“We are green with envy”

Unanimous acclaim for the first documenta
“The documenta is one of the big events we will remember for the rest of our lives.” The critic Doris Schmidt wrote this sentence in the Frankfurter Allgemeinen Zeitung in the sum-mer of 1955, summing up a sentiment shared by many: the documenta was an exceptional event, an exhibition which took stock of half a century in a well-founded way and adeptly brought the masters of modernism face to face with the young generation of artists. The selection was limited solely to Europe, however, with a focus on Germany, France and Italy. From today’s perspective, it is hard to imagine what this exhibition meant at the time. Many museums lay in rubble. Collections had suffered when the Nazi regime removed modern artworks from museums, dubbing them “degenerate art”. As a result, the collections had to be arduously built up again. And there were no contemporary art exhibition halls in Germany where, at least temporarily, overviews of twentieth-century art could have been shown. Thus the documenta closed a painful gap. But Arnold Bode and his fellow organisers did not only seek to compensate for Germany’s failings. They intended to artistically take stock of the first half of the 20th century from a European vantage point in order to show where they saw the roots of “contemporary art in Europe”. Thus, they did not only want to reappraise art history. Rather, on the basis of high-quality works they aimed to show how the young generation of artists was picking up on the achievements of the pioneers of modernism. Swiss critics viewed their efforts as being successful, too: “Even experts on contemporary art who have kept them-selves informed through the major exhibitions of the last years or through the Venice Biennales are very impressed by the documenta”, wrote Hans Curjel in the Zürcher Weltwoche newspaper. And Friedrich Dargel wrote in the Berliner Telegraf: “We are green with envy. We would like to have something like that for our future festival weeks.” Bringing together paintings and sculptures by artists from Pablo Picasso to Alexander Calder was a tremendous achieve-ment. But it was only thanks to the exhibition architect Arnold Bode and his artful presentation skills that visitors found the exhibition so compelling. Bode worked with the contrast between black and white as in half-timbered buildings. The daylight was softened by curtains. While some paintings and sculptures were exhibited in front of raw whitewashed brick walls, others were shown in front of alternating black, grey and white sheets of plastic. Bode also played with the effect of the paintings by affixing many of them slightly slanted on iron frames attached in front of the walls, thus giving them a three-dimensional air. The documenta not only collected masterpieces of modern art, but created new visual experiences.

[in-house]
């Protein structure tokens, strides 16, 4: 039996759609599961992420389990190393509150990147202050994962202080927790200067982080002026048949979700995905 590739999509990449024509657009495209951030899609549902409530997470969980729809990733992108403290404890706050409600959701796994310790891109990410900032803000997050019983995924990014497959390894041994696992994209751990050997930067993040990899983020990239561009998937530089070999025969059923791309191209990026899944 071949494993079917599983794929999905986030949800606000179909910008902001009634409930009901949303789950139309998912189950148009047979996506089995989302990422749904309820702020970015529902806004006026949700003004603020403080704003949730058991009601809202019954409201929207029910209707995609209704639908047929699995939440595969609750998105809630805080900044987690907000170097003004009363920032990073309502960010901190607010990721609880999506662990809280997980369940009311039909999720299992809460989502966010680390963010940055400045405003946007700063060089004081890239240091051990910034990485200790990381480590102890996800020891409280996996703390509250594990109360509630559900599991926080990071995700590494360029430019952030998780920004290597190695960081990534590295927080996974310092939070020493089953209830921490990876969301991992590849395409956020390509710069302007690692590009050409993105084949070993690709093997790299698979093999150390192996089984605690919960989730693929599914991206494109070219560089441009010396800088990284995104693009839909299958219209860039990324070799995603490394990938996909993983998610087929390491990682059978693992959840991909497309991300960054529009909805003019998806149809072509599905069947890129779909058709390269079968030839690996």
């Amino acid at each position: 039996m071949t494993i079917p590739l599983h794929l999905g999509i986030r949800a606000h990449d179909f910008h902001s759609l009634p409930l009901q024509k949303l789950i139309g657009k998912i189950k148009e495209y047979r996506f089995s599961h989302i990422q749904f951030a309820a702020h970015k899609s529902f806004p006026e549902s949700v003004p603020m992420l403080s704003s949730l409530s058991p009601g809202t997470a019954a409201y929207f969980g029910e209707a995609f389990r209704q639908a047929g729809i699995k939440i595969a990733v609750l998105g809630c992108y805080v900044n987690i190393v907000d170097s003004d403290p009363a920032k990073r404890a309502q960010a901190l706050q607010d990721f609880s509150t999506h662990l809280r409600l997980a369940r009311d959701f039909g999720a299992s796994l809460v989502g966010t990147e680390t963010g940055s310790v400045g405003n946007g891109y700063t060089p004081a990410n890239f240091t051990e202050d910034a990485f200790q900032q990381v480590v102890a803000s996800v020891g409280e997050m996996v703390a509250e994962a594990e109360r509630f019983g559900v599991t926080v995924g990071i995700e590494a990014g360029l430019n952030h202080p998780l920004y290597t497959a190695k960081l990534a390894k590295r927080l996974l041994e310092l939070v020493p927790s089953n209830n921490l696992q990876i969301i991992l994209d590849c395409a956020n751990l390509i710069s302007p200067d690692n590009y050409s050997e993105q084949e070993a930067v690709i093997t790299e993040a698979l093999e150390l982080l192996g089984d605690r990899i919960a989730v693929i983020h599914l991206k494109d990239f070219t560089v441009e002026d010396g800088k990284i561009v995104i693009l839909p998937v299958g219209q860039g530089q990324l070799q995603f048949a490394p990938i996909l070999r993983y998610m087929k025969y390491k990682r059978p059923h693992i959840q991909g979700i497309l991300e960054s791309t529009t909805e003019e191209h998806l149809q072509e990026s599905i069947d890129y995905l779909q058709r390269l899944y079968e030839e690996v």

Translation: Burke Barrett

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